Let’s move on to the next phase of Tesora Financial: crypto shitcoins, now that we’ve established what MyCOM is and why it failed.

There are a large number of shell businesses under Tesora Financial, but only a few have been detailed.

Bitcoin Trust, Tesora Trust, Tesora Custody, and Tesora Exchange are the key companies that we will refer to.

Bitcoin Trust is the primary shitcoin of Tesora Financial.

According to the company’s plan, Bitcoin Trust (BCT) is a worthless ERC-20 token.

On the Ethereum blockchain, ERC-20 shitcoins may be created at minimal expense in five minutes.

Affiliates of MyCOM invest directly in BCT via their back office.

According to Jaime Villagomez’s back-office example, Tesora Financial offers BCT to affiliates for 0.9994 USDT apiece.

According to Tesora Financial’s marketing, the key rationale for BCT investment is the inference that affiliate investors would eventually be able to withdraw more than they initially invested.

Due to the aforementioned confidentiality, I was unable to determine if BCT investments pay commissions.

Once BCT has been invested, it is parked with the firm. In exchange, Tesora Financial pays affiliate investors with more Bitcoin. The internal value increases, allowing affiliates to withdraw more than they initially invested.

In other words, BCT is a conventional passive investment crypto MLM scheme.

Built within this is a shitcoin factory (why stop at one? ), ostensibly connected to themed smart contracts.

A mobility token is one of these crap tokens.

In an August 2020 mobility token promotional film, My ECOM asserts, “You can drive your ideal automobile for free.”

Affiliates would invest in mobility tokens, receive additional mobility tokens in return, cash out other people’s money, and use it to pay off the auto loan.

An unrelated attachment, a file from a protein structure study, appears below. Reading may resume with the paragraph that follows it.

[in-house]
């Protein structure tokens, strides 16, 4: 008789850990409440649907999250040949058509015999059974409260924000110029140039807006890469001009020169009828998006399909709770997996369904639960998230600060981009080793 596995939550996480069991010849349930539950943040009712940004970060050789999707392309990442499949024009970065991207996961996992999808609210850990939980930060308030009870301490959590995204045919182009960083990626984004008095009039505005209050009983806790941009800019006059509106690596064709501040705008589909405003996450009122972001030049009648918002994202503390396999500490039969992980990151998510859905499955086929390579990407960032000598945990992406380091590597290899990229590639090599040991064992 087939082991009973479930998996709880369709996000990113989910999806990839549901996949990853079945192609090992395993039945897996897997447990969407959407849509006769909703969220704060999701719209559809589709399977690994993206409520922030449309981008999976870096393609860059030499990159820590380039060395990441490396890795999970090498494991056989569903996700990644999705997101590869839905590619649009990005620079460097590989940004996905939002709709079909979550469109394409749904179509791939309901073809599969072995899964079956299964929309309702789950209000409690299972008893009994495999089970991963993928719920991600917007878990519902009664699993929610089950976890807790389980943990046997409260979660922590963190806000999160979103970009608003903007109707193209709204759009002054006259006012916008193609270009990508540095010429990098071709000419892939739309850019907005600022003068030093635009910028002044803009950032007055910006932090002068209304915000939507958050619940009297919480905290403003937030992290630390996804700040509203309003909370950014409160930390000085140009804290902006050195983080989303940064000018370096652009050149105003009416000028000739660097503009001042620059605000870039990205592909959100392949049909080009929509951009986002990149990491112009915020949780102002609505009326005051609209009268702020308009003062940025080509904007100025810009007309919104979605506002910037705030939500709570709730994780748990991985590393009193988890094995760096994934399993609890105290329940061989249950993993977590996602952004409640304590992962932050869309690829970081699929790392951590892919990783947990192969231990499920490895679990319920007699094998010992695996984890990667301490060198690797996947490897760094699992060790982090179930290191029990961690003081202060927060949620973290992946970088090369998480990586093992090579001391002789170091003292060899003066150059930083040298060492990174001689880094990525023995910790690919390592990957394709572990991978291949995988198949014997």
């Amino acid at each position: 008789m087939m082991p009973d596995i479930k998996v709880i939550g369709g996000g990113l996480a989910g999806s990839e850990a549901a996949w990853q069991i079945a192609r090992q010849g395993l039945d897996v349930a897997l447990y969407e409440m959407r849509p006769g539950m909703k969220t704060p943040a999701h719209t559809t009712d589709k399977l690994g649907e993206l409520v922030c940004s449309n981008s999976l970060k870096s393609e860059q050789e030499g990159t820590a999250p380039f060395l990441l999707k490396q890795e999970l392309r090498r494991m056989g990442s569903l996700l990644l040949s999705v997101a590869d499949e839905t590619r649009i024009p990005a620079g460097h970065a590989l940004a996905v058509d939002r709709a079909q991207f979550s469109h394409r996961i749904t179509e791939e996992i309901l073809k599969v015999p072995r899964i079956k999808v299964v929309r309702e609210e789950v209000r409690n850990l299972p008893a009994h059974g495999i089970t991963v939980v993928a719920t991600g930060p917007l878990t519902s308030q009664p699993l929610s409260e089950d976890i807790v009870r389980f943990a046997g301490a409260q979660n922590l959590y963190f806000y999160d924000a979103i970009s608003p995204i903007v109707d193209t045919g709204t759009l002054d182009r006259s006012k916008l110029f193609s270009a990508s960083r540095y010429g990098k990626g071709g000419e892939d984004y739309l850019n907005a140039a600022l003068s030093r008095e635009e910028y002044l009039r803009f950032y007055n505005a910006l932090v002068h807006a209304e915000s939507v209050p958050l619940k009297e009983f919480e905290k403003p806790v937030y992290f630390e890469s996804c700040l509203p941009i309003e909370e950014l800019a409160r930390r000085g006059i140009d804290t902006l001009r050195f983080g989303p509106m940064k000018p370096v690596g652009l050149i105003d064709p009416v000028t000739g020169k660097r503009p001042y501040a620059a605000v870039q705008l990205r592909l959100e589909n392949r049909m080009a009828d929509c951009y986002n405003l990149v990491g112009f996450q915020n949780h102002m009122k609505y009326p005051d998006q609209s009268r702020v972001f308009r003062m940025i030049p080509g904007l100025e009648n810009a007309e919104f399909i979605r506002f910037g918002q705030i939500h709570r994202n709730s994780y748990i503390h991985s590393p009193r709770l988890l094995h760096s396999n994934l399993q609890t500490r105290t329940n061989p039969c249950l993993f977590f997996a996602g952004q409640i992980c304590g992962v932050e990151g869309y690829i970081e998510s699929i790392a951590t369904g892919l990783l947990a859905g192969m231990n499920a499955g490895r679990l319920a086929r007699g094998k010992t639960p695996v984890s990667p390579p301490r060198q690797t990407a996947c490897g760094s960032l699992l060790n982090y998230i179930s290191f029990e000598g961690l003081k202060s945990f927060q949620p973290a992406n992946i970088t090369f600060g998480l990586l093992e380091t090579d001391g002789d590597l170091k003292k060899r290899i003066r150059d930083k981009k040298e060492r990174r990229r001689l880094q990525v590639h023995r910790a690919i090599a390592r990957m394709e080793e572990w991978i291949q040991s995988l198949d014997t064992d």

The mobility token program is described on Tesora Financial’s website under the heading “AutoMobility.”

There you will discover a link to the “automobility. it” website.

Auto Mobility appears to be an independent Italian company that predates MyCOM.

There is no mention of a mobility token on the Auto Mobility website.

The only mention I could find was a single August 2020 post on Auto Mobility’s official Facebook page.

Weirdly, Auto Mobility does not advertise free automobiles on its website.

Additional themed feces tokens Tesora Financial is a business startup (power start) and real estate investment company (powerhouse). Same foolishness, invest in tokens, park tokens, receive additional tokens, and cash out – everything is free.

Tesora Trust is a covert option for passive investing. It has a spot on the myCOM website, however, the corporation is purposefully vague about the specifics:

“Holding assets” seems like just another way to store tokens, acquire additional tokens, and cash out.

The connected website domain “tesora.io” is invalid.

Tesora Custody is a possibility for passive bitcoin investing that can be accessed through my ICOM.

Deposit your bitcoins with Tesora Custody to get more coins!

There is no use in having bitcoins without trading them; instead, deposit them and put them to work!

This sounds like a standard crypto trading Ponzi scheme.

Finally, we have “Mining Farm by Tesoro Group,” an additional potential for passive investment.

Mining Farm by Tesora Group allows community members to participate through Tesora tokens without having to handle the technology.

This is the sole mention of a “resort token” I could find.

Tesora Financial Group and Jaime Villagomez have developed and are pushing various securities offerings by providing multiple passive investment options through their MLM opportunity or elsewhere.

In light of all that has transpired in the United States, my ICOM and Tesora Financial Group must register their securities offerings with the SEC.

Jamie Villagomez, MyCOM, Tesora Financial Group, or any of the known shell firms are not SEC-registered.

And now you see why all of this is kept secret and sold quietly behind closed doors.

To recap;

com is a failed e-commerce platform MLM company that conceals the fact that it is an MLM company; parent company Tesora Financial Group has jumped on the crypto bandwagon, launching several passive investment schemes; neither myCOM nor Tesora Financial Group is SEC-registered, meaning the company is committing securities fraud and operating illegally.

You understand the procedure. This will end badly.